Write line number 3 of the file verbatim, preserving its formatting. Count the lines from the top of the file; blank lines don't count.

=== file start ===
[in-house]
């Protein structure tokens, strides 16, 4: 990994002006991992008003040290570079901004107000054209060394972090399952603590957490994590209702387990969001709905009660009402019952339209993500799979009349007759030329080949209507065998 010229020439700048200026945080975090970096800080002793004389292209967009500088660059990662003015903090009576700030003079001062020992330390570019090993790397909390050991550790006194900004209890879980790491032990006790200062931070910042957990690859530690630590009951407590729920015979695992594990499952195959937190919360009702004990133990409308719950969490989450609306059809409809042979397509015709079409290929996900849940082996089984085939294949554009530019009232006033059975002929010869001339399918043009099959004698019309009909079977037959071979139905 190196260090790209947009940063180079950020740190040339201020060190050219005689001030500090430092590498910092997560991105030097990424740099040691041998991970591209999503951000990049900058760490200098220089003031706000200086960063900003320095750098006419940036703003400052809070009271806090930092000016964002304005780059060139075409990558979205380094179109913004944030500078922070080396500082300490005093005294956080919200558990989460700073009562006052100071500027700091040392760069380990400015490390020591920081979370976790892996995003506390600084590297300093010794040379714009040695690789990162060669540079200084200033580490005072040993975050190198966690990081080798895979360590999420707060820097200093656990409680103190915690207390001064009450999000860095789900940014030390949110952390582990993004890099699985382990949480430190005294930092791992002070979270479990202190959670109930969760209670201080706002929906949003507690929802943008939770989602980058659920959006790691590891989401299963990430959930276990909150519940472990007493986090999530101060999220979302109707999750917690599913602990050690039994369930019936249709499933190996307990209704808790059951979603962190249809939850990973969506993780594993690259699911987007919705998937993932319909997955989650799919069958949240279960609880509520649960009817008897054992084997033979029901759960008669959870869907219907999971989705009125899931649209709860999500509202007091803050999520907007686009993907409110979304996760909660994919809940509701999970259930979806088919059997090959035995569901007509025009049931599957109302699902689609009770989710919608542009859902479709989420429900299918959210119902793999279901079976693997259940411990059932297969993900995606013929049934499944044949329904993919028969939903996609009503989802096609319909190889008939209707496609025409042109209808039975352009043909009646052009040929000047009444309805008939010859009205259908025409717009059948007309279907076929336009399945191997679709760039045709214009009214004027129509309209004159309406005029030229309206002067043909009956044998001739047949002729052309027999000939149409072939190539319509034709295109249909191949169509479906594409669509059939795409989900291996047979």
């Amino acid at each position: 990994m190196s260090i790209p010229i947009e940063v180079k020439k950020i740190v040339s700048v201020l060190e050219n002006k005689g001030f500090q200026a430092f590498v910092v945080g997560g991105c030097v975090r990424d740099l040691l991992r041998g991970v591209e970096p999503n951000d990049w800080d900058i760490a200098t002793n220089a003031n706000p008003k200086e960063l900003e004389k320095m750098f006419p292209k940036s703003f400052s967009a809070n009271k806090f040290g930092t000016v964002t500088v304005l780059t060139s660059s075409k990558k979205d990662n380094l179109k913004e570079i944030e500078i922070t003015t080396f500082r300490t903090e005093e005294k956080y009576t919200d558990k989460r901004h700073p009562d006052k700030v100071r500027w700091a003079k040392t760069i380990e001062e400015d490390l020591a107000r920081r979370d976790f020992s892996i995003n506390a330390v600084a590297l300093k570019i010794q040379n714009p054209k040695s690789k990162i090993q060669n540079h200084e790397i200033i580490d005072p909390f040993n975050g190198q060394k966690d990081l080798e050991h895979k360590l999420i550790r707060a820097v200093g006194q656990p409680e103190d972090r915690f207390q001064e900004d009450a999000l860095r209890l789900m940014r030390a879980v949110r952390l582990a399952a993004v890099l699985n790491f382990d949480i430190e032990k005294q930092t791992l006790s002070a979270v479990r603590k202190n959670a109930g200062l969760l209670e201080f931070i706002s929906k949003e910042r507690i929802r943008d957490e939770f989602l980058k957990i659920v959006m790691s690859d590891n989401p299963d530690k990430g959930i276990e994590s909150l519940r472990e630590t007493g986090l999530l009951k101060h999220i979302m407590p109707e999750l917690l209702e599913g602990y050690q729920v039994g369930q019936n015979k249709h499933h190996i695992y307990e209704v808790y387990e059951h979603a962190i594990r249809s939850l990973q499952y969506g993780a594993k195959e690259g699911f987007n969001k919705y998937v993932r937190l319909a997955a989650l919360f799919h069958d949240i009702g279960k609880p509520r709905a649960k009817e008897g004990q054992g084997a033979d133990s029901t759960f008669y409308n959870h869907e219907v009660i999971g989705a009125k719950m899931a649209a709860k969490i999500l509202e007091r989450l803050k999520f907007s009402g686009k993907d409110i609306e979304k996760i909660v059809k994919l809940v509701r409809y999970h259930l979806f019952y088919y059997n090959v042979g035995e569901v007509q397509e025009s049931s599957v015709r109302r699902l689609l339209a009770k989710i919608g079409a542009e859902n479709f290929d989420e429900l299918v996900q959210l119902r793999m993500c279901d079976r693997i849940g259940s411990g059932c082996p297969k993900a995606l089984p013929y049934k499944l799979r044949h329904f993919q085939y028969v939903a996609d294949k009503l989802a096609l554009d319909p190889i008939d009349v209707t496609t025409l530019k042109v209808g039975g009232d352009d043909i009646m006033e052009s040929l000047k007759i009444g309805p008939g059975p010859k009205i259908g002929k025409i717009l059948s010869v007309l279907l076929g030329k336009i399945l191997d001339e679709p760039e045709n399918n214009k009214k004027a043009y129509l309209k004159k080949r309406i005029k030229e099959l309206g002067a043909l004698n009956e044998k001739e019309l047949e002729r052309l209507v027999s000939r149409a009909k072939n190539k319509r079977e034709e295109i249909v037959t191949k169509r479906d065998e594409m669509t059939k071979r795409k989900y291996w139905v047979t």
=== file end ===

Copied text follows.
């Amino acid at each position: 990994m190196s260090i790209p010229i947009e940063v180079k020439k950020i740190v040339s700048v201020l060190e050219n002006k005689g001030f500090q200026a430092f590498v910092v945080g997560g991105c030097v975090r990424d740099l040691l991992r041998g991970v591209e970096p999503n951000d990049w800080d900058i760490a200098t002793n220089a003031n706000p008003k200086e960063l900003e004389k320095m750098f006419p292209k940036s703003f400052s967009a809070n009271k806090f040290g930092t000016v964002t500088v304005l780059t060139s660059s075409k990558k979205d990662n380094l179109k913004e570079i944030e500078i922070t003015t080396f500082r300490t903090e005093e005294k956080y009576t919200d558990k989460r901004h700073p009562d006052k700030v100071r500027w700091a003079k040392t760069i380990e001062e400015d490390l020591a107000r920081r979370d976790f020992s892996i995003n506390a330390v600084a590297l300093k570019i010794q040379n714009p054209k040695s690789k990162i090993q060669n540079h200084e790397i200033i580490d005072p909390f040993n975050g190198q060394k966690d990081l080798e050991h895979k360590l999420i550790r707060a820097v200093g006194q656990p409680e103190d972090r915690f207390q001064e900004d009450a999000l860095r209890l789900m940014r030390a879980v949110r952390l582990a399952a993004v890099l699985n790491f382990d949480i430190e032990k005294q930092t791992l006790s002070a979270v479990r603590k202190n959670a109930g200062l969760l209670e201080f931070i706002s929906k949003e910042r507690i929802r943008d957490e939770f989602l980058k957990i659920v959006m790691s690859d590891n989401p299963d530690k990430g959930i276990e994590s909150l519940r472990e630590t007493g986090l999530l009951k101060h999220i979302m407590p109707e999750l917690l209702e599913g602990y050690q729920v039994g369930q019936n015979k249709h499933h190996i695992y307990e209704v808790y387990e059951h979603a962190i594990r249809s939850l990973q499952y969506g993780a594993k195959e690259g699911f987007n969001k919705y998937v993932r937190l319909a997955a989650l919360f799919h069958d949240i009702g279960k609880p509520r709905a649960k009817e008897g004990q054992g084997a033979d133990s029901t759960f008669y409308n959870h869907e219907v009660i999971g989705a009125k719950m899931a649209a709860k969490i999500l509202e007091r989450l803050k999520f907007s009402g686009k993907d409110i609306e979304k996760i909660v059809k994919l809940v509701r409809y999970h259930l979806f019952y088919y059997n090959v042979g035995e569901v007509q397509e025009s049931s599957v015709r109302r699902l689609l339209a009770k989710i919608g079409a542009e859902n479709f290929d989420e429900l299918v996900q959210l119902r793999m993500c279901d079976r693997i849940g259940s411990g059932c082996p297969k993900a995606l089984p013929y049934k499944l799979r044949h329904f993919q085939y028969v939903a996609d294949k009503l989802a096609l554009d319909p190889i008939d009349v209707t496609t025409l530019k042109v209808g039975g009232d352009d043909i009646m006033e052009s040929l000047k007759i009444g309805p008939g059975p010859k009205i259908g002929k025409i717009l059948s010869v007309l279907l076929g030329k336009i399945l191997d001339e679709p760039e045709n399918n214009k009214k004027a043009y129509l309209k004159k080949r309406i005029k030229e099959l309206g002067a043909l004698n009956e044998k001739e019309l047949e002729r052309l209507v027999s000939r149409a009909k072939n190539k319509r079977e034709e295109i249909v037959t191949k169509r479906d065998e594409m669509t059939k071979r795409k989900y291996w139905v047979t």